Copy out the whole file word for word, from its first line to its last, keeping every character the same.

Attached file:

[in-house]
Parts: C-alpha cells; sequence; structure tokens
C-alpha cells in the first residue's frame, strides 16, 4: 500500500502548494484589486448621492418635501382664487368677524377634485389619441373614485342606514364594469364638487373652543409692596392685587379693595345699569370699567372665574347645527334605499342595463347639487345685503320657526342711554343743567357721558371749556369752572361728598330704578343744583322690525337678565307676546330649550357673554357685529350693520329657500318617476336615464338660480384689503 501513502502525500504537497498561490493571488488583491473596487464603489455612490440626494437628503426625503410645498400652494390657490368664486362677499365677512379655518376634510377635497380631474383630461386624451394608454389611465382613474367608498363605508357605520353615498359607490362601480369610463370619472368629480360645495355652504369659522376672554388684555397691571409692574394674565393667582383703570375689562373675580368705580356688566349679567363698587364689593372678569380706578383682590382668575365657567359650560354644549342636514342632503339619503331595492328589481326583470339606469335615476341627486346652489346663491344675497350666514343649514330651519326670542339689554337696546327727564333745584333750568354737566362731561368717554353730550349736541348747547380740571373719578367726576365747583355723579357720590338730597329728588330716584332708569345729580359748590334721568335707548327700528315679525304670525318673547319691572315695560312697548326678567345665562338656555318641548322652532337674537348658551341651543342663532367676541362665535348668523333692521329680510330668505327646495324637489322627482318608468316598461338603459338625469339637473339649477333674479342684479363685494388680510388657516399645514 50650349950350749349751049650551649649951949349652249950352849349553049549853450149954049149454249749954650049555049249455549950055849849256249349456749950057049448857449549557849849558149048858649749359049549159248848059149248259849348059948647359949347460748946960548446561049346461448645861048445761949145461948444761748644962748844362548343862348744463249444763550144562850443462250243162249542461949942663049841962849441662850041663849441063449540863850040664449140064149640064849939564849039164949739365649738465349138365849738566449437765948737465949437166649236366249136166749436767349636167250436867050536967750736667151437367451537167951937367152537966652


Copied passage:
[in-house]
Parts: C-alpha cells; sequence; structure tokens
C-alpha cells in the first residue's frame, strides 16, 4: 500500500502548494484589486448621492418635501382664487368677524377634485389619441373614485342606514364594469364638487373652543409692596392685587379693595345699569370699567372665574347645527334605499342595463347639487345685503320657526342711554343743567357721558371749556369752572361728598330704578343744583322690525337678565307676546330649550357673554357685529350693520329657500318617476336615464338660480384689503 501513502502525500504537497498561490493571488488583491473596487464603489455612490440626494437628503426625503410645498400652494390657490368664486362677499365677512379655518376634510377635497380631474383630461386624451394608454389611465382613474367608498363605508357605520353615498359607490362601480369610463370619472368629480360645495355652504369659522376672554388684555397691571409692574394674565393667582383703570375689562373675580368705580356688566349679567363698587364689593372678569380706578383682590382668575365657567359650560354644549342636514342632503339619503331595492328589481326583470339606469335615476341627486346652489346663491344675497350666514343649514330651519326670542339689554337696546327727564333745584333750568354737566362731561368717554353730550349736541348747547380740571373719578367726576365747583355723579357720590338730597329728588330716584332708569345729580359748590334721568335707548327700528315679525304670525318673547319691572315695560312697548326678567345665562338656555318641548322652532337674537348658551341651543342663532367676541362665535348668523333692521329680510330668505327646495324637489322627482318608468316598461338603459338625469339637473339649477333674479342684479363685494388680510388657516399645514 50650349950350749349751049650551649649951949349652249950352849349553049549853450149954049149454249749954650049555049249455549950055849849256249349456749950057049448857449549557849849558149048858649749359049549159248848059149248259849348059948647359949347460748946960548446561049346461448645861048445761949145461948444761748644962748844362548343862348744463249444763550144562850443462250243162249542461949942663049841962849441662850041663849441063449540863850040664449140064149640064849939564849039164949739365649738465349138365849738566449437765948737465949437166649236366249136166749436767349636167250436867050536967750736667151437367451537167951937367152537966652